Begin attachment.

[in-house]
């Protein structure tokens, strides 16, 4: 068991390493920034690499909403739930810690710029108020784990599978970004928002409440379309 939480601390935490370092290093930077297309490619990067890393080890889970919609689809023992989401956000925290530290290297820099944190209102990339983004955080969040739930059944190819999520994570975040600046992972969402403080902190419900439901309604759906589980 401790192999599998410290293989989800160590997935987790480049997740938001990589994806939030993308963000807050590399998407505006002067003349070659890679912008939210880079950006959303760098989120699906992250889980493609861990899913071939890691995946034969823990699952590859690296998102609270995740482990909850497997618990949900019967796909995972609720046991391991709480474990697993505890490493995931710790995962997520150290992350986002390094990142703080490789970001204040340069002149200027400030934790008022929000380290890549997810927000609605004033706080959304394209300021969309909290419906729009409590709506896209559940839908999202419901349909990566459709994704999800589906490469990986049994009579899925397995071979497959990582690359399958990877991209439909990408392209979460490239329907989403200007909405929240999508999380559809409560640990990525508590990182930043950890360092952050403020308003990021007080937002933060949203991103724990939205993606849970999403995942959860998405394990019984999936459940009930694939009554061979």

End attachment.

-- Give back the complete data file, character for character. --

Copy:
[in-house]
């Protein structure tokens, strides 16, 4: 068991390493920034690499909403739930810690710029108020784990599978970004928002409440379309 939480601390935490370092290093930077297309490619990067890393080890889970919609689809023992989401956000925290530290290297820099944190209102990339983004955080969040739930059944190819999520994570975040600046992972969402403080902190419900439901309604759906589980 401790192999599998410290293989989800160590997935987790480049997740938001990589994806939030993308963000807050590399998407505006002067003349070659890679912008939210880079950006959303760098989120699906992250889980493609861990899913071939890691995946034969823990699952590859690296998102609270995740482990909850497997618990949900019967796909995972609720046991391991709480474990697993505890490493995931710790995962997520150290992350986002390094990142703080490789970001204040340069002149200027400030934790008022929000380290890549997810927000609605004033706080959304394209300021969309909290419906729009409590709506896209559940839908999202419901349909990566459709994704999800589906490469990986049994009579899925397995071979497959990582690359399958990877991209439909990408392209979460490239329907989403200007909405929240999508999380559809409560640990990525508590990182930043950890360092952050403020308003990021007080937002933060949203991103724990939205993606849970999403995942959860998405394990019984999936459940009930694939009554061979």